The Burmese opposition leader told an event held at the University of London yesterday that there were “no residential universities in Burma”. Campus life had been “destroyed” by the military regime – which ruled Burma between 1962 and 2011 – as it feared gatherings of young people were “dangerous” and would “demand the fall of the government”, she added.
Ms Suu Kyi was speaking, via a specially pre-recorded video message, at a UK-Burma policy dialogue co-hosted by the British Council.
After elections were held in Burma in 2010, a nominally civilian government led by President Thein Sein – who served as a general and then prime minister under the junta – was installed in March 2011.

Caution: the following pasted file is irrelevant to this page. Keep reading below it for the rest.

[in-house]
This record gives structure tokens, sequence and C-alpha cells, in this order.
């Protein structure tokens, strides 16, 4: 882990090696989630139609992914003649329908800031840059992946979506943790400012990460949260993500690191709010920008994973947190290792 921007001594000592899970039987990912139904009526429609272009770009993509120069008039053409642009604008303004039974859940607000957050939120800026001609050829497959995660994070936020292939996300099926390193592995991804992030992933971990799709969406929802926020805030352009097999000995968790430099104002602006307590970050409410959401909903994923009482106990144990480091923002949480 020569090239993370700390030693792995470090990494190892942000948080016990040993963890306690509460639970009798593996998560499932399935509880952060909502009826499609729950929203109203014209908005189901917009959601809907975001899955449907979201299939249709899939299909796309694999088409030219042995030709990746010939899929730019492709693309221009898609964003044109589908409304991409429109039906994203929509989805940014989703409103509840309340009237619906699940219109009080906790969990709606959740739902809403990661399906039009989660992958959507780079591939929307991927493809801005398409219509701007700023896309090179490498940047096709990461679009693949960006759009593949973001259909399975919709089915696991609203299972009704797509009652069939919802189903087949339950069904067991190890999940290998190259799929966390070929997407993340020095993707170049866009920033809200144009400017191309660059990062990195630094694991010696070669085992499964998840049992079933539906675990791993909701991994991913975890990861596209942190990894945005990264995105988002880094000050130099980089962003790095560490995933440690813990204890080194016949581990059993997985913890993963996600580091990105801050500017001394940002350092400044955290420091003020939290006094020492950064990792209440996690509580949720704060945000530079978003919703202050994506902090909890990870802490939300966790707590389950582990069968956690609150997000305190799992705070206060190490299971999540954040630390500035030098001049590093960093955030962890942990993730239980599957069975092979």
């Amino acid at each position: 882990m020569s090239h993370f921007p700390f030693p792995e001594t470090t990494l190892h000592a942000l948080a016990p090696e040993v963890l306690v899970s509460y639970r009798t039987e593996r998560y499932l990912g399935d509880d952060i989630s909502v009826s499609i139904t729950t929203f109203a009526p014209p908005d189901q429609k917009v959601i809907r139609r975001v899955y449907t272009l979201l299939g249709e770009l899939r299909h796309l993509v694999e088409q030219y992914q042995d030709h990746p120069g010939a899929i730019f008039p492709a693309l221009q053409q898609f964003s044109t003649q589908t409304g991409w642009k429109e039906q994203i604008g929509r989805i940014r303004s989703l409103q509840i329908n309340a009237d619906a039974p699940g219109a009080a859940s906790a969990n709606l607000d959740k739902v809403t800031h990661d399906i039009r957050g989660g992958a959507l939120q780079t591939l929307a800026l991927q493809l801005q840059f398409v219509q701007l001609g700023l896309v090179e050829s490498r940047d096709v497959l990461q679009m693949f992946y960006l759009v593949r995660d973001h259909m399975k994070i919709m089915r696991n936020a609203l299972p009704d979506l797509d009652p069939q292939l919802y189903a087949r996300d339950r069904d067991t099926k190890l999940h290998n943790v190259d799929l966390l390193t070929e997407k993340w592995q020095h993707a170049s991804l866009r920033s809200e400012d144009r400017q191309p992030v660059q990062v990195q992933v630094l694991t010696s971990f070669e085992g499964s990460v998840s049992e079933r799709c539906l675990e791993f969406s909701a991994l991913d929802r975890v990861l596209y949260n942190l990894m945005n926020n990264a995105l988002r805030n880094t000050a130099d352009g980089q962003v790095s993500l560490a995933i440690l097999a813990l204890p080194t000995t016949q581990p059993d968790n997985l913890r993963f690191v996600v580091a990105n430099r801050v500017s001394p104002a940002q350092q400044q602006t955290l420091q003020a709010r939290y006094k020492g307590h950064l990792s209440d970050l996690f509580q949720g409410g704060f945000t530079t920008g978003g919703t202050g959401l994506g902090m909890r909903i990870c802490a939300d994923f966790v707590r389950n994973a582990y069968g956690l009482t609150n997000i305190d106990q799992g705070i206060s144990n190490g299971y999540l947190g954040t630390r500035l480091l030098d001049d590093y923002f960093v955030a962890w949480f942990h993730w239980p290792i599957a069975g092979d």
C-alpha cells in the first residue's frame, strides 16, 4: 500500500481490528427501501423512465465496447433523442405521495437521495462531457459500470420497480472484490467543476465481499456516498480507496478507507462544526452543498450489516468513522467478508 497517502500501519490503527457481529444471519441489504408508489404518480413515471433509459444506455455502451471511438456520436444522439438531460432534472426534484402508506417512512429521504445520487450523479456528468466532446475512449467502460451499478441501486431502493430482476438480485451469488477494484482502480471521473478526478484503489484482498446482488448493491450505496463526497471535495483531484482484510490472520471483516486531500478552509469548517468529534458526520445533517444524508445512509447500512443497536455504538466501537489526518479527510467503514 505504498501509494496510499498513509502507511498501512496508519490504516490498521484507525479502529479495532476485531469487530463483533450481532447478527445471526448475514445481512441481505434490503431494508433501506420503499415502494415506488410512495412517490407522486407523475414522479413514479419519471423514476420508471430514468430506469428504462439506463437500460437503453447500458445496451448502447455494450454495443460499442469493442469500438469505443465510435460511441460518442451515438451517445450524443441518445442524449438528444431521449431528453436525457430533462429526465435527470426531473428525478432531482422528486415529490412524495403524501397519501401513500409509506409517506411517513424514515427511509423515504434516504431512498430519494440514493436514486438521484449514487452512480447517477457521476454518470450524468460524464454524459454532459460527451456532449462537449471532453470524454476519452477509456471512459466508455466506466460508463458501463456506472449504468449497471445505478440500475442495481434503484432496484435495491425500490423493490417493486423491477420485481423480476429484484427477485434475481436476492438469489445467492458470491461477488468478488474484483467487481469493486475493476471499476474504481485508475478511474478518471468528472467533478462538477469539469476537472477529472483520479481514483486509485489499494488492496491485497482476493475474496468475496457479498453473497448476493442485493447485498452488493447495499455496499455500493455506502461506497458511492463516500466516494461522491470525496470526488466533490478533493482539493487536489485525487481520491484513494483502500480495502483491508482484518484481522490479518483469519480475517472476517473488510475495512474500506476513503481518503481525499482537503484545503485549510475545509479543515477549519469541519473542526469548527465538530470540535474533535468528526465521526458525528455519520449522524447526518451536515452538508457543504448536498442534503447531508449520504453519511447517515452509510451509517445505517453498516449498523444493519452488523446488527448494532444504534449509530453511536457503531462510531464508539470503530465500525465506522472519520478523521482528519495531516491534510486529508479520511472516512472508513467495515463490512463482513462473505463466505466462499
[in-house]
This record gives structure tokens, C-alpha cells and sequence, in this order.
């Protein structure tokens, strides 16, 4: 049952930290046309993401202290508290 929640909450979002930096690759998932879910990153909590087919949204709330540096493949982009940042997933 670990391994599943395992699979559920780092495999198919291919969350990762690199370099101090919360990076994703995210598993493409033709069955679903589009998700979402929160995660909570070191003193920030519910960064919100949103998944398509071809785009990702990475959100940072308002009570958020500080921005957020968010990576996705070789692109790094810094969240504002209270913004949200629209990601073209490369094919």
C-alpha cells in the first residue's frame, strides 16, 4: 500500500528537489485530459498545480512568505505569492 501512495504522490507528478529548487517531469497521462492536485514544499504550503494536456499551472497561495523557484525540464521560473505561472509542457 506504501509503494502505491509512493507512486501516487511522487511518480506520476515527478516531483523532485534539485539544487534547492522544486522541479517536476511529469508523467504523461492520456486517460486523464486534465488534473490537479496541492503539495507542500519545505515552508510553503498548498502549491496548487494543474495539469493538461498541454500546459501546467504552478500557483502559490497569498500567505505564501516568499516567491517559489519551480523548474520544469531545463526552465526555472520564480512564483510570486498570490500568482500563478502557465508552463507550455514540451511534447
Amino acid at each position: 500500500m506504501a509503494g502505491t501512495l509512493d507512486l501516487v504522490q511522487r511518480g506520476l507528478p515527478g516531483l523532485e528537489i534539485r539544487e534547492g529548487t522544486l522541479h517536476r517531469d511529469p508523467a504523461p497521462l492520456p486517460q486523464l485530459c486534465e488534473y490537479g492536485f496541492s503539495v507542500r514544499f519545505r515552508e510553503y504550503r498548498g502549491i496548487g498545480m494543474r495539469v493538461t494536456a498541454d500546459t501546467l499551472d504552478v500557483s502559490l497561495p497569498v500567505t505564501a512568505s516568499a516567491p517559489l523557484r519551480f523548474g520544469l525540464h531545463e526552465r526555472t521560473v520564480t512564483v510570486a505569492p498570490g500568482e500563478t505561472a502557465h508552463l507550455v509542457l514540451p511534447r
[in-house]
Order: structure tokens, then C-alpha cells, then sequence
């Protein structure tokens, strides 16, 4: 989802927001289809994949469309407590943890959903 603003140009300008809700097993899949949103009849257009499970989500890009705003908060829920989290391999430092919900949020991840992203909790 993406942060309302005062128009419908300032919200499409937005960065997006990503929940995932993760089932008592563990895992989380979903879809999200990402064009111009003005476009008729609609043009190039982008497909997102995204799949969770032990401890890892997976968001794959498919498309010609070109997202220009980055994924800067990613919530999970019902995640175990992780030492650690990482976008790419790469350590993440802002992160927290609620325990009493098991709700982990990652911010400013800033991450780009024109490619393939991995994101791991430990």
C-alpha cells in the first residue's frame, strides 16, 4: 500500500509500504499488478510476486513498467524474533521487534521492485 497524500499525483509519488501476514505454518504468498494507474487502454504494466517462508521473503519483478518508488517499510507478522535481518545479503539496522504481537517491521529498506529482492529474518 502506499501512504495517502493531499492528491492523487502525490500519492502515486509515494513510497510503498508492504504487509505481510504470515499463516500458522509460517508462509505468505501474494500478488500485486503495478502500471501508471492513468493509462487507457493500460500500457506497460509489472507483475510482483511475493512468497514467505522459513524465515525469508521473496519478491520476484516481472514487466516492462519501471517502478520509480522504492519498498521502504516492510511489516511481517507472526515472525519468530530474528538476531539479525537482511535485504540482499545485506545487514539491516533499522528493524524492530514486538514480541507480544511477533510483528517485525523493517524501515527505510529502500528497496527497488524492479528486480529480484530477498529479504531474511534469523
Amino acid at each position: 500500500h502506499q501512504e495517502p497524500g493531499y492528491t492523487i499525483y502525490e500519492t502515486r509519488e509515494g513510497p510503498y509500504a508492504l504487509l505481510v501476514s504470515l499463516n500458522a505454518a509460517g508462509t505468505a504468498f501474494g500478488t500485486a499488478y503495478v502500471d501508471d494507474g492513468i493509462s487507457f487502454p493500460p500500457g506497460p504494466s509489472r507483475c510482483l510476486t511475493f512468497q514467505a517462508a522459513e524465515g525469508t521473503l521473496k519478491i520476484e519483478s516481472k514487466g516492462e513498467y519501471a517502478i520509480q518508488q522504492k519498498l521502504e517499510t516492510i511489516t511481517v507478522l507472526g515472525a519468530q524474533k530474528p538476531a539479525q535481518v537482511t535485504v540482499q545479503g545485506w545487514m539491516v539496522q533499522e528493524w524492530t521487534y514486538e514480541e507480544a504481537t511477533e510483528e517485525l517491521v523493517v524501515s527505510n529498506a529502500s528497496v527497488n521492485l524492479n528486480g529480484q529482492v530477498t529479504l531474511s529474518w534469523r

In her address, Ms Suu Kyi , a University of Oxford graduate, said: “The focus of the military government was on maintaining discipline, not on providing education.
“Now the standard of our university education has fallen so low that graduates have nothing except a photograph of their graduation ceremony to show for the years they spent at university.”
She continued: “We want to make our academic institutions independent. We want to make them vital and we want to modernise them to be in keeping with the developments of the times.
She appealed for help from British universities to aid education reform and help build “a happier human society”.
The policy dialogue was the culmination of a tour of Scottish and English universities by a Burmese delegation, organised by the British Council.